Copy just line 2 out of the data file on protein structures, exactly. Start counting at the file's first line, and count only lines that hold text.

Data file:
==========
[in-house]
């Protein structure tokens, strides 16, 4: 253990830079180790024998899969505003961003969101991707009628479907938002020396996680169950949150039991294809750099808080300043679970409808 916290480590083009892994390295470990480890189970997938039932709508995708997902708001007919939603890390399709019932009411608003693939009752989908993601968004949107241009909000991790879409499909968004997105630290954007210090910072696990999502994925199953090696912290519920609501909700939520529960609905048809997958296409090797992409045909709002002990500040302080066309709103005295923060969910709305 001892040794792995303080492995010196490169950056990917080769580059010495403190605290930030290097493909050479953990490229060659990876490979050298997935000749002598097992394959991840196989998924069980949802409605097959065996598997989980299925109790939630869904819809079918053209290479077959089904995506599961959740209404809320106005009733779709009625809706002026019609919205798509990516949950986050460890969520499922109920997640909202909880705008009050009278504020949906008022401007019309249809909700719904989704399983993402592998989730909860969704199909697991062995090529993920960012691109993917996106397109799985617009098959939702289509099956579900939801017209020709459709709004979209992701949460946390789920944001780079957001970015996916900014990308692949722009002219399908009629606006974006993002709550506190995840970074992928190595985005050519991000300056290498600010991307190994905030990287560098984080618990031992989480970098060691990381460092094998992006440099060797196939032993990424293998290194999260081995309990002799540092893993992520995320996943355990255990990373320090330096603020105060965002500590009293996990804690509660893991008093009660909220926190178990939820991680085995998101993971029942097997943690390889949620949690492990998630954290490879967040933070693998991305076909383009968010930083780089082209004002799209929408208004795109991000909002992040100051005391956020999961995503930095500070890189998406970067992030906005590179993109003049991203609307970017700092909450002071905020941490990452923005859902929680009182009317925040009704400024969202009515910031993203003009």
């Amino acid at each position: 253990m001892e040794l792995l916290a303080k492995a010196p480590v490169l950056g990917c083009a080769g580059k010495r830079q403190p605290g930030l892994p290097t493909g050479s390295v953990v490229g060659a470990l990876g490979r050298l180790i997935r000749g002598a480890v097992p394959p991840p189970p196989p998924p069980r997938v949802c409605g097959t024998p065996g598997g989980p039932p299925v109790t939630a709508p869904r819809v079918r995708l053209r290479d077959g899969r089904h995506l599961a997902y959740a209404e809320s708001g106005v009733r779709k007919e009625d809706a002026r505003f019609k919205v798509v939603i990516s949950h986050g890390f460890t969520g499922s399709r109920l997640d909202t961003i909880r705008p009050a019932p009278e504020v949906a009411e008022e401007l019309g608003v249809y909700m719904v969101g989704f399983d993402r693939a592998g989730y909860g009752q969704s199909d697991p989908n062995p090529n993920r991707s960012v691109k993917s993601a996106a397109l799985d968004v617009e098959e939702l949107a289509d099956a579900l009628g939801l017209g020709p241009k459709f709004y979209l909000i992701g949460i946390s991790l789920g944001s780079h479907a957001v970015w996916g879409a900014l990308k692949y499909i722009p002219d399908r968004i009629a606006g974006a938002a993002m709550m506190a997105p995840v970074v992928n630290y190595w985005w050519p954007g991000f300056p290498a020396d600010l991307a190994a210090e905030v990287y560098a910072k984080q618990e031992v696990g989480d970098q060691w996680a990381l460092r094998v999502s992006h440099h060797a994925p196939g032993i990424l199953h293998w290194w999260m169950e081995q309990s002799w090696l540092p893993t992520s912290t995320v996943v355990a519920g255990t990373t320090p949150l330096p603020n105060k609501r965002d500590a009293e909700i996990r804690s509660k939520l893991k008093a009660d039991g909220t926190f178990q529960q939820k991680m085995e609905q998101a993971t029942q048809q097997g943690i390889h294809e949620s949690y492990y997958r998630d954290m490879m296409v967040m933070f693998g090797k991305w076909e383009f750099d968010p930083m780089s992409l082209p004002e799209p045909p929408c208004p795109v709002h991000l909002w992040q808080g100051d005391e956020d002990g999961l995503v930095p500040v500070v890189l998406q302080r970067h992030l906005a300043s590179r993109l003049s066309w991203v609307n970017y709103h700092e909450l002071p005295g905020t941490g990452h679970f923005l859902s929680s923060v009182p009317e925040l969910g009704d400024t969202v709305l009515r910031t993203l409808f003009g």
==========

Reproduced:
């Protein structure tokens, strides 16, 4: 253990830079180790024998899969505003961003969101991707009628479907938002020396996680169950949150039991294809750099808080300043679970409808 916290480590083009892994390295470990480890189970997938039932709508995708997902708001007919939603890390399709019932009411608003693939009752989908993601968004949107241009909000991790879409499909968004997105630290954007210090910072696990999502994925199953090696912290519920609501909700939520529960609905048809997958296409090797992409045909709002002990500040302080066309709103005295923060969910709305 001892040794792995303080492995010196490169950056990917080769580059010495403190605290930030290097493909050479953990490229060659990876490979050298997935000749002598097992394959991840196989998924069980949802409605097959065996598997989980299925109790939630869904819809079918053209290479077959089904995506599961959740209404809320106005009733779709009625809706002026019609919205798509990516949950986050460890969520499922109920997640909202909880705008009050009278504020949906008022401007019309249809909700719904989704399983993402592998989730909860969704199909697991062995090529993920960012691109993917996106397109799985617009098959939702289509099956579900939801017209020709459709709004979209992701949460946390789920944001780079957001970015996916900014990308692949722009002219399908009629606006974006993002709550506190995840970074992928190595985005050519991000300056290498600010991307190994905030990287560098984080618990031992989480970098060691990381460092094998992006440099060797196939032993990424293998290194999260081995309990002799540092893993992520995320996943355990255990990373320090330096603020105060965002500590009293996990804690509660893991008093009660909220926190178990939820991680085995998101993971029942097997943690390889949620949690492990998630954290490879967040933070693998991305076909383009968010930083780089082209004002799209929408208004795109991000909002992040100051005391956020999961995503930095500070890189998406970067992030906005590179993109003049991203609307970017700092909450002071905020941490990452923005859902929680009182009317925040009704400024969202009515910031993203003009």